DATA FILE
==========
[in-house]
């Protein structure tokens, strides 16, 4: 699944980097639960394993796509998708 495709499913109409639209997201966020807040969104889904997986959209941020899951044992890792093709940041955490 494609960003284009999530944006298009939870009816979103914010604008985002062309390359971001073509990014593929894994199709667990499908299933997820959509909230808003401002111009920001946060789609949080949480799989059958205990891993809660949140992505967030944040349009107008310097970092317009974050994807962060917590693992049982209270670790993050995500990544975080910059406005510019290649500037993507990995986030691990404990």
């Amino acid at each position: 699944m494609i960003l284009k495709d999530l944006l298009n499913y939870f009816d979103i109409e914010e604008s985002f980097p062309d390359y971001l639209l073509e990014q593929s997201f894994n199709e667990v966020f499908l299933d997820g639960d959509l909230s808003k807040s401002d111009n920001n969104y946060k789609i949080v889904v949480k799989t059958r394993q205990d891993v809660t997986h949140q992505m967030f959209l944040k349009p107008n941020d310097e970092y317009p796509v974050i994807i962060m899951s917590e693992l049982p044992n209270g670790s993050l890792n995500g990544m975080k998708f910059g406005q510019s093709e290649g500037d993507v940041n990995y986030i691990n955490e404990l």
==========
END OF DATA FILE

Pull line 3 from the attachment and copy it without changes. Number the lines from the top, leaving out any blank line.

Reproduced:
């Amino acid at each position: 699944m494609i960003l284009k495709d999530l944006l298009n499913y939870f009816d979103i109409e914010e604008s985002f980097p062309d390359y971001l639209l073509e990014q593929s997201f894994n199709e667990v966020f499908l299933d997820g639960d959509l909230s808003k807040s401002d111009n920001n969104y946060k789609i949080v889904v949480k799989t059958r394993q205990d891993v809660t997986h949140q992505m967030f959209l944040k349009p107008n941020d310097e970092y317009p796509v974050i994807i962060m899951s917590e693992l049982p044992n209270g670790s993050l890792n995500g990544m975080k998708f910059g406005q510019s093709e290649g500037d993507v940041n990995y986030i691990n955490e404990l």